Let’s test this out. Say that I didn’t actually want to go running but wanted to go cycling instead, I would click on the ‘go running’ link on the tasks page, then add ‘/edit’ onto the end of the url (I know this is awful usability, but don’t worry, it will get sorted out later). You should see a screen like the one below and be able to change the name of the task and click update to see the results.

Screenshot 4

You can see the lyrics so far on github

Deleting Tasks

The last thing we need to implement is deleting tasks. This is going to be done in two steps. First of all, let’s put a delete link on the edit page. Open up edit.erb and change it to the following:

<form action="/task/<%= @task.id %>" method="post">
<input name="_method" type="hidden" value="put" />
<input id="completed" name="completed" type="checkbox" value="done" <%= @task.completed_at ? "checked" : "" %>/>
<input id="task_submit" name="commit" type="submit" value="Update" />
</form>

<a href="/task/<%= @task.id %>/delete">Delete this task</a>

This last line adds a link to ‘task/:id/delete’ that will show a page asking if you are sure you want to delete it. Now let’s add a handler for the delete confirmation page in main.rb:

# delete confirmation
get '/task/:id/delete' do
  @task = Task.get(params[:id])
  erb :delete
end

All this handler does is find the task and store it in an instance variable called @task. We need to use an instance variable (starting with @) in this case because we will be referring to it in the confirmation page. Now we need to make that confirmation page, so create a new file called delete.erb and save it in the ‘views’ folder. Open it up and enter the following code:

<h2><%= @task.name %><h2>
<h3>Are you sure you want to delete this task?<h3>
<form action="/task/<%= @task.id %>" method="post">
<input type="hidden" name="_method" value="delete" />
<input type="submit" value="Delete">
 or <a href="/tasks">Cancel</a>
</form>

This view is very similar to the form for editing the task. Notice again that we have to use a hidden field to fake out the DELETE method because most browsers will not understand it. We’ve also included an option to cancel the delete and return to the main tasks page.

Next we create the code to actually delete the task. Add the following handler to the main.rb file:

# delete task
delete '/task/:id' do
  Task.get(params[:id]).destroy
  redirect '/tasks'  
end

Let’s test this out by deleting the ‘Go to gym’ task (Not necessary if I’ve already been cycling anyway…). Click on the relevant task and then on the ‘delete this task link’. You should get the delete confirmation page like in the screenshot below:

Screenshot 5

The last two sections are a good example of how REST works. The show, update and delete handlers all have exactly the same url (for example ‘task/2’) and relate to the same object (in this case the task with an id of 2). But they each do very different things and are accessed depending on the verb used (GET, PUT and DELETE respectively).

The entire main.rb file should now look like this:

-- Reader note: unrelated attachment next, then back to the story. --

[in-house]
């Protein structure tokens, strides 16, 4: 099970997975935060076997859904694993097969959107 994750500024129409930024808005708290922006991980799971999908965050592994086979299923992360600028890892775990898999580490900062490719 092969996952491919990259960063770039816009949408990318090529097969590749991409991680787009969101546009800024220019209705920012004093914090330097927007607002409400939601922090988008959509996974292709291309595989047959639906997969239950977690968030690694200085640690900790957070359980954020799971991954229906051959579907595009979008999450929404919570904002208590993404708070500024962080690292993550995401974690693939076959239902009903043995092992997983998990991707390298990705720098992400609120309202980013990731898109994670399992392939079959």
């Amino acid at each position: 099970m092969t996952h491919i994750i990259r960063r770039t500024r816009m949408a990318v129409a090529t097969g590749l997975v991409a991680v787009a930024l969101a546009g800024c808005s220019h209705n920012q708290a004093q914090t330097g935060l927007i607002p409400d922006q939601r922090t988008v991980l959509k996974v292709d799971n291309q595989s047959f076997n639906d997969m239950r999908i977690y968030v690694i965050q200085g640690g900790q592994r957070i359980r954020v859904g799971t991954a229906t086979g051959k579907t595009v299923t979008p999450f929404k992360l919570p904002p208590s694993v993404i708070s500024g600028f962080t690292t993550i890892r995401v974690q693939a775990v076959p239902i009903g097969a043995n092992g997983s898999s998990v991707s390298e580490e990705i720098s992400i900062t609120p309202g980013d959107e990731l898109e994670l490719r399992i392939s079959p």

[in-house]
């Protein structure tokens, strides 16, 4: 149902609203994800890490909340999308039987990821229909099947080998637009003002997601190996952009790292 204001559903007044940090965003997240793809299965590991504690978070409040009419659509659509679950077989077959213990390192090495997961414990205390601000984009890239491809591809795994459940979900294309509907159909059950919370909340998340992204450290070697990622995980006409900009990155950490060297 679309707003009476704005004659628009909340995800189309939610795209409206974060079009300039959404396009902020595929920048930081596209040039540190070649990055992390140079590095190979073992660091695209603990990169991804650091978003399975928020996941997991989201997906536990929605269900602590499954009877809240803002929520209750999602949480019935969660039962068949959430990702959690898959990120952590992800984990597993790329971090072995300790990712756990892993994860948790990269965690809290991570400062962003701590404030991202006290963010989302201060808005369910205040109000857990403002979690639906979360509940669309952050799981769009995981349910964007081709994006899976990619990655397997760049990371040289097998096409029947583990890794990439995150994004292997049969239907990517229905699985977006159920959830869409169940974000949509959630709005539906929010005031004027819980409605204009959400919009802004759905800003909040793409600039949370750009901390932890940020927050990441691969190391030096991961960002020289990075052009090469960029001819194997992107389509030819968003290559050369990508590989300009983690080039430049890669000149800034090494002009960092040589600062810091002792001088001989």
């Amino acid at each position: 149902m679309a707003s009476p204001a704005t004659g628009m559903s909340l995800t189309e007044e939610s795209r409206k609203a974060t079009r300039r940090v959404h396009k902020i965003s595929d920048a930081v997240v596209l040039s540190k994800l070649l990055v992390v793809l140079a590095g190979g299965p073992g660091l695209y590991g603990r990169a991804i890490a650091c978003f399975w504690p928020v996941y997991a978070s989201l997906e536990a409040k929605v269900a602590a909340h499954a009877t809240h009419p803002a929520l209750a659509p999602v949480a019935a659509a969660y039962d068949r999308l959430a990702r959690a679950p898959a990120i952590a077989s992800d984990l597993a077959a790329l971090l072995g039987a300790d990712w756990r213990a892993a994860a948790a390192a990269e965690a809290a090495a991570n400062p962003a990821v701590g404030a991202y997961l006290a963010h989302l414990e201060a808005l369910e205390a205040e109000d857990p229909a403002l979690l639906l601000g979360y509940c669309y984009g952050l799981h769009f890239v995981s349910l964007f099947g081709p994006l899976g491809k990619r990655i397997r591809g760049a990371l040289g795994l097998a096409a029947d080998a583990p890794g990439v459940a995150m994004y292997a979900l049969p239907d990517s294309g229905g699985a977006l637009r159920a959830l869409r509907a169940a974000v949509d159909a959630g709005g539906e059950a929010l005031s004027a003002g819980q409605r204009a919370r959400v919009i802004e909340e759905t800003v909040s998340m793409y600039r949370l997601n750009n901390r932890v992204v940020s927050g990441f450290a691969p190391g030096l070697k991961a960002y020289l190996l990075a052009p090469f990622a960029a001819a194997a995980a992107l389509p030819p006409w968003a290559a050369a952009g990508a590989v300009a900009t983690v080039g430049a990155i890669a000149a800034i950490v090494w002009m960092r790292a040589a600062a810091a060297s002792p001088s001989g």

require 'rubygems'
require 'sinatra'
require 'data_mapper'

DataMapper.setup(:default, ENV['DATABASE_URL'] || "sqlite3://#{Dir.pwd}/development.db")

class Task
  include DataMapper::Resource
  property :id,           Serial
  property :name,         String
  property :completed_at, DateTime
end

# list all tasks
get '/tasks' do
  @tasks = Task.all
  erb :index
end

# show task
get '/task/:id' do
  @task = Task.get(params[:id])
  erb :task
end

# new task
get '/task/new' do
  erb :new
end

# create new task   
post '/task/create' do
  task = Task.new(:name => params[:name])
  if task.save
    status 201
    redirect '/task/'+task.id.to_s   
  else
    status 412
    redirect '/tasks'   
  end
end

# edit task
get '/task/:id/edit' do
  @task = Task.get(params[:id])
  erb :edit
end

# update task
put '/task/:id' do
  task = Task.get(params[:id])
  task.completed_at = params[:completed] ?  Time.now : nil
  task.name = (params[:name])
  if task.save
    status 201
    redirect '/task/'+task.id.to_s
  else
    status 412
    redirect '/tasks'   
  end
end

# delete confirmation
get '/task/:id/delete' do
  @task = Task.get(params[:id])
  erb :delete
end

# delete task
delete '/task/:id' do
  Task.get(params[:id]).destroy
  redirect '/tasks'  
end

DataMapper.auto_upgrade!

This now includes the 7 standard REST handlers - index, show, new, create, edit, update, delete as well as an extra handler for the delete confirmation page.

You can see the lyrics so far on github

Usability Improvements

The application is now complete, but I think we can improve on it in a number of areas. As I mentioned above, the code currently uses the standard Rails conventions for RESTful urls. One of the nice things about Sinatra is you can do things your way, so I’m going to change a few of these urls.

First of all, I’d like the home page to be the place that lists all the tasks rather than the url ‘/tasks’. This simply requires changing the handler to reflect this:

# list all tasks
get '/' do
  @tasks = Task.all
  erb :index
end

I’d also like the form to add a new task to be on the home page. So copy the code from ‘new.erb’ and paste it into ‘index.erb’ (these are in the ‘views’ folder). The index.erb file should now look like this:

<form action="/task/create" method="POST">
  <input type="text" name="name" id="name">
  <input type="submit" value="Add Task!"/>
</form>

<h2>Tasks:</h2>
<% unless @tasks.empty? %>
<ul>
<% @tasks.each do |task| %>
<li <%= "class=\"completed\"" if task.completed_at %>>
<a href="/task/<%=task.id%>"><%= task.name %></a>
</li>
<% end %>
</ul>
<% else %>
<p>No Tasks!</p>
<% end %>

You can now delete the ‘new.erb’ file as well as the new handler in ‘main.rb’, but we still need to keep the create handler. I’m also going to delete the show handler and ‘show.erb’ file because all it does is show a task’s name which can be seen from the list on the home page anyway. This frees up the url ‘task/:id’ to be used for the edit pages instead, so change the edit handler to the following:

# edit task
get '/task/:id' do
  erb :edit
end